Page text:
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Subscribe to this list via RSS Blog posts tagged in Terry Pratchett
Overheard at the Intergalactic Witches' Cotillion

The voice was unmistakably that of Discworld's Nanny Ogg, in full Impart mode to a junior colleague.

Of all things, she was talking about the show Bewitched.

“Terrible programme, full of inaccuracies,” she said. “That's why we had to have it canceled.”

So it was the witches themselves that got Bewitched canceled?

“Of course it was,” says Nanny. “Not that I had anything against it myself, mind you.”

She takes a pull from her hip flask.

“As a matter of fact, it even confirmed several of my favorite biases,” she says proudly.

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Where Summer Lives: Recovering Pagan Sweat Traditions

Och, it's the hairy armpit of Winter.

Here in the North, Winter has a cold armpit. The lakes and streams are all frozen, and who wants to strip off in this cold anyway? Get wet and face hypothermia.

Even for those of us fortunate enough to live with central heat and hot running water (and thank Goddess for them both), bathe or shower too frequently and—in our Winter Desert air—you'll shred your own dry hide with the itching.

That's why the gods gave us saunas.

The sweats that I've attended at festivals have all been structured along Native American—in fact, Lakota—lines. There's a reason for this.

The sweat is a Circumpolar tradition. When those very first ancestral Americans entered this continent, they brought their sweat traditions along with them. Time was, pretty much every Indigenous People here had their own.

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Recent comment in this post - Show all comments
  • Alvina
    Alvina says #
    Agnostic culture is exceptionally open to the Sweat Lodge. It is a function that is frequently shrouded in secret in light of the

Posted by on in Culture Blogs
In Search of the Tusked God

 Caput apri defero,

cum ingenti priapo.

 

The Yule-analogous holiday of Terry Pratchett's Discworld is, of course, Hogswatch.

And the—really, what else can one call him?—patronal god of Hogswatch is, of course, the Hogfather.

Like the wild boar that he originally was, the Hogfather (of the BBC series, anyway) wears tusks.

In Norse, one might say: Hogfather = Frey. Tusk-Frey, one might kenningly call him.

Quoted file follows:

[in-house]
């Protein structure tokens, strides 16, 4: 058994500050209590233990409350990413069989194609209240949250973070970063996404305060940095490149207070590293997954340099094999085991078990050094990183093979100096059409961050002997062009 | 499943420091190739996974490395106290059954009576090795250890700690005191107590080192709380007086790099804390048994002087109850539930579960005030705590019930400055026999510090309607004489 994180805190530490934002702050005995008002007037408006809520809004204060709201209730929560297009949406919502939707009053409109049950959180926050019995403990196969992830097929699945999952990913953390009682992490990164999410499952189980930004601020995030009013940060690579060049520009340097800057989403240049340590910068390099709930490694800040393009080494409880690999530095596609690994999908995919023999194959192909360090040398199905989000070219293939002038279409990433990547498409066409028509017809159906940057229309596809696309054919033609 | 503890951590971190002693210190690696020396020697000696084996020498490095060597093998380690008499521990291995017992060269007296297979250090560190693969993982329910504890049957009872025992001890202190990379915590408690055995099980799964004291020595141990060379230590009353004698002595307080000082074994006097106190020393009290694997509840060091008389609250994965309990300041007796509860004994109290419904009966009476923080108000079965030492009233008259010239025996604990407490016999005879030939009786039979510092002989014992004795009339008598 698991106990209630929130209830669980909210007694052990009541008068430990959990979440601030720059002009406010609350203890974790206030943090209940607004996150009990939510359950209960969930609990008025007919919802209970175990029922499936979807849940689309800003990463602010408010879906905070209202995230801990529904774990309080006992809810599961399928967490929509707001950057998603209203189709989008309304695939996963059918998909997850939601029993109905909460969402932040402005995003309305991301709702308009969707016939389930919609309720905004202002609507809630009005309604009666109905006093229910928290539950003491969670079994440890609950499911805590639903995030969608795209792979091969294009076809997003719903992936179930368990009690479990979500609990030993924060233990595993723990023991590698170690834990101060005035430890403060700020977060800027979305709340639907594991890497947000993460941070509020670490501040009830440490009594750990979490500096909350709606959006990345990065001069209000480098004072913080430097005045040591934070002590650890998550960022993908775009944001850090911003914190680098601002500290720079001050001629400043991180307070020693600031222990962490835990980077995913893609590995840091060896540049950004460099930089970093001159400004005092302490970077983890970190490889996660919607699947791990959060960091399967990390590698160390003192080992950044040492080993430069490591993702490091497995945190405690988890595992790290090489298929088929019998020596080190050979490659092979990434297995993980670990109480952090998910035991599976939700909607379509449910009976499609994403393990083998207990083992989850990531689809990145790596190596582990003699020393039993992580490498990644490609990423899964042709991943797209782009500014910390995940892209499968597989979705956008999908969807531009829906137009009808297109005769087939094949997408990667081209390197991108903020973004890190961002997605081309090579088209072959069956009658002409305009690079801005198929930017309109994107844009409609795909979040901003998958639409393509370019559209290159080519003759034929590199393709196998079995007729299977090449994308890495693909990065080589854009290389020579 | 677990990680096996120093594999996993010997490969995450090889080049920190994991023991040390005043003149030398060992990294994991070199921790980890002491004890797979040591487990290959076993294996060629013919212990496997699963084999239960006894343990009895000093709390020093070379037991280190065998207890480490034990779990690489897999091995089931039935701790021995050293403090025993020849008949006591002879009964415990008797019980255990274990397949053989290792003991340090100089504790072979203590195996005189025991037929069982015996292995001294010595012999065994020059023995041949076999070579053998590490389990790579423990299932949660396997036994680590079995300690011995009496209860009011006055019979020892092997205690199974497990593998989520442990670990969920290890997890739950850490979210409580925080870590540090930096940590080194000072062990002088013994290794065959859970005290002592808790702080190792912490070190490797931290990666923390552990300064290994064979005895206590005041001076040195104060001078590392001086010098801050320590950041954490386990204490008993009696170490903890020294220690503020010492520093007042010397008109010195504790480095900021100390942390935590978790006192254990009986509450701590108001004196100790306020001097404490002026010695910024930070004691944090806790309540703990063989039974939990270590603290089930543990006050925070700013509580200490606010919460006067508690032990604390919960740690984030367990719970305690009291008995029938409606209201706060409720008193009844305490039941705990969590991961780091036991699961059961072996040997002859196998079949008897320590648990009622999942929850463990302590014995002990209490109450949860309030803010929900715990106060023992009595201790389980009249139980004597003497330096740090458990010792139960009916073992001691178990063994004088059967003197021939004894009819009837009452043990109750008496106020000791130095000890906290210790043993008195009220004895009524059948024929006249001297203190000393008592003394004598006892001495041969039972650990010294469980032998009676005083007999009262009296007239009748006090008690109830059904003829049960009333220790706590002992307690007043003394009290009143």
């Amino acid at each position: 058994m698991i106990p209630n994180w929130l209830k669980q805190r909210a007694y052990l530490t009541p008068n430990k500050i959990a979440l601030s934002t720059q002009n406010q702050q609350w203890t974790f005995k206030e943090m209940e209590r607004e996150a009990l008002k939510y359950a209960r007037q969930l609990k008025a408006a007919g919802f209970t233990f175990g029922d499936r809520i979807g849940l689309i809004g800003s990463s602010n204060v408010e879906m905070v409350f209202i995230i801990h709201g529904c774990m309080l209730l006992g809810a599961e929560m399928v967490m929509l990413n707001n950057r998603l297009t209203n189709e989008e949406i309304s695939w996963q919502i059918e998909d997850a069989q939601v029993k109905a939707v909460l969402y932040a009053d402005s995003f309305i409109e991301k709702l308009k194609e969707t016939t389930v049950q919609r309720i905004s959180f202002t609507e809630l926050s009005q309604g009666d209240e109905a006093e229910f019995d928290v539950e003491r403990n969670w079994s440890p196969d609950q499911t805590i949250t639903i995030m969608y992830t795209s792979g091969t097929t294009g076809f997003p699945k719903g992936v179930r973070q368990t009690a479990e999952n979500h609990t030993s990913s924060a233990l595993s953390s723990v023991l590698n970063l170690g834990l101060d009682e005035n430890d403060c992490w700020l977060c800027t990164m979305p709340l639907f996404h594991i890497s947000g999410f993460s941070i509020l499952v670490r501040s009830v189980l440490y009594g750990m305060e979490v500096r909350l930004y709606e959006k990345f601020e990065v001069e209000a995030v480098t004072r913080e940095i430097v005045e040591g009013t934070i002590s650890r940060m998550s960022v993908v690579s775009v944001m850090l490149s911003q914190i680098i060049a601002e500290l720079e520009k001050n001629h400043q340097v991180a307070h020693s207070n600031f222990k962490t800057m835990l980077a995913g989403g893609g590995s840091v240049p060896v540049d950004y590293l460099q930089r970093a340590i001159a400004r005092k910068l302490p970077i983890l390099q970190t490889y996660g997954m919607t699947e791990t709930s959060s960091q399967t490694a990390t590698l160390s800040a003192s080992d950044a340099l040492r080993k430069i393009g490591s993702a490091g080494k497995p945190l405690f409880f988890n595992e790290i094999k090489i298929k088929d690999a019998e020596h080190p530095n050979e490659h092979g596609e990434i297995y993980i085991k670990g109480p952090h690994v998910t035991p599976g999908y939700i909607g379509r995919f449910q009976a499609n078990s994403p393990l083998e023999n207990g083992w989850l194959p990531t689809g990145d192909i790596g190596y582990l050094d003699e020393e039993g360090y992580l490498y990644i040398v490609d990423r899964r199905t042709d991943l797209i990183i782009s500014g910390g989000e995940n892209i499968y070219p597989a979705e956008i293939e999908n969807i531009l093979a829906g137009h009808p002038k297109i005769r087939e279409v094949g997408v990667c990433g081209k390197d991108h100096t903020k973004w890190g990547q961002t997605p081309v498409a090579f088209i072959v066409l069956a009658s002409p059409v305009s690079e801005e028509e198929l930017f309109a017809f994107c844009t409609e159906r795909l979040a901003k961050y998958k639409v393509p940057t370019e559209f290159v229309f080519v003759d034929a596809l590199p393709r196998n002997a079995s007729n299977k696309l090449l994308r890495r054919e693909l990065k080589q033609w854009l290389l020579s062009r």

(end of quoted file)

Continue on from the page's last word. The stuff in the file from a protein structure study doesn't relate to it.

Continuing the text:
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Recent Comments - Show all comments
  • Anthony Gresham
    Anthony Gresham says #
    I do enjoy ham at Yule-time.
  • Steven Posch
    Steven Posch says #
    On the Franconian side of the family, the custom is to serve pork and sauerkraut at the New Year, but never chicken. That's so you
  • Mark Green
    Mark Green says #
    And happy Hogswatch to you as well, Steven! I've really enjoyed your writing this year.
  • Steven Posch
    Steven Posch says #
    Much obliged, Mark, and wishing you a New Year of prosperity, health, and good reading.
  • Steven Posch
    Steven Posch says #
    My recollection is that Snorri says, "an antler," which strongly suggests a weapon in hand (in place of the sword he gave to Skirn
Pagan News Beagle: Airy Monday, September 28

One Pagan lists her favorite "witchy" movies, a transwoman discusses her complicated relationship with Ranma 1/2, and the late Terry Pratchett's legacy is discussed. It's Airy Monday, our weekly take on magic and religion in popular culture. All this and more for the Pagan News Beagle!

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Posted by on in Culture Blogs
Thinking Third Thoughts

Robert Cochrane (1931-1966), father of the contemporary Old Craft movement, was wont to say that the true name of the witch goddess is Fate (Cochrane 25). Yet he writes to Joseph Wilson in 1966 that the “prime duty of the Wise” is to “overcome fate” (Cochrane 23).

What is one to make of this?

Permit me to draw on the traditional vocabulary of the Elder Witcheries and to reframe the discussion in terms of “Wyrd.” Wyrd was anciently seen both as a goddess and as the inherent pattern of things: what Is, the sum total of everything that has happened until now, and the cumulative momentum towards the future inherent in that pattern. In the most abstract sense, one could say that the witches' goddess is Being, as the witches' god is Duration: in effect, Mother Nature and Father Time.

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Posted by on in Culture Blogs
Pins

Where I come from, we call it Witchcraft.

Where I come from, we call it Voodoo.

Voodoo? Isn't that all dead people, and sticking pins in dolls?

Witchcraft? Isn't that all dancing around without your drawers on, and sticking pins in dolls?

Hmm. I see what you mean.

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Posted by on in Culture Blogs

Everybody knows that witches don't have leaders. Granny Weatherwax is the leader the witches don't have.

The knock came late. The boy looked scared when Granny opened the door.

“What?” she said.

“Mistress Weatherwax, come quick: the cow kicked Mrs. Brown and she's hurt bad and she's gone into labor early,” said the boy.

“You don't need me,” said Granny, “You need the midwife.”

“It's the midwife that sent me,” said the boy.

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